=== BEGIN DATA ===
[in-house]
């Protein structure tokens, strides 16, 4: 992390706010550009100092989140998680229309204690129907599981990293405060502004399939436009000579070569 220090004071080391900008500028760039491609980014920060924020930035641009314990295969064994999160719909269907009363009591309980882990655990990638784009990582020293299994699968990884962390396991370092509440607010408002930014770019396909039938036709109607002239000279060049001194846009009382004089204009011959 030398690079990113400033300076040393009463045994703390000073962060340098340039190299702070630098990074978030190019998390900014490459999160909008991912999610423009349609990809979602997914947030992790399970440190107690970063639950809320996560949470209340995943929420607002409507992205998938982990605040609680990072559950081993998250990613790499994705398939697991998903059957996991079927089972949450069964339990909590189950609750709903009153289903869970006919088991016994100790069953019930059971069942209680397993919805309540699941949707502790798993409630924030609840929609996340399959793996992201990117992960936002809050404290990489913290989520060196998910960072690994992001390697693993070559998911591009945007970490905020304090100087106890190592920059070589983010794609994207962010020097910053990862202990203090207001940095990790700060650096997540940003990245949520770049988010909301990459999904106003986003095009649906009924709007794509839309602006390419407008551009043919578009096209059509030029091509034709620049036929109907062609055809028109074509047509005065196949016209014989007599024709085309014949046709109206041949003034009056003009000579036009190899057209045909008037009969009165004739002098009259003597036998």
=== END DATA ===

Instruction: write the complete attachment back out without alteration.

[in-house]
């Protein structure tokens, strides 16, 4: 992390706010550009100092989140998680229309204690129907599981990293405060502004399939436009000579070569 220090004071080391900008500028760039491609980014920060924020930035641009314990295969064994999160719909269907009363009591309980882990655990990638784009990582020293299994699968990884962390396991370092509440607010408002930014770019396909039938036709109607002239000279060049001194846009009382004089204009011959 030398690079990113400033300076040393009463045994703390000073962060340098340039190299702070630098990074978030190019998390900014490459999160909008991912999610423009349609990809979602997914947030992790399970440190107690970063639950809320996560949470209340995943929420607002409507992205998938982990605040609680990072559950081993998250990613790499994705398939697991998903059957996991079927089972949450069964339990909590189950609750709903009153289903869970006919088991016994100790069953019930059971069942209680397993919805309540699941949707502790798993409630924030609840929609996340399959793996992201990117992960936002809050404290990489913290989520060196998910960072690994992001390697693993070559998911591009945007970490905020304090100087106890190592920059070589983010794609994207962010020097910053990862202990203090207001940095990790700060650096997540940003990245949520770049988010909301990459999904106003986003095009649906009924709007794509839309602006390419407008551009043919578009096209059509030029091509034709620049036929109907062609055809028109074509047509005065196949016209014989007599024709085309014949046709109206041949003034009056003009000579036009190899057209045909008037009969009165004739002098009259003597036998």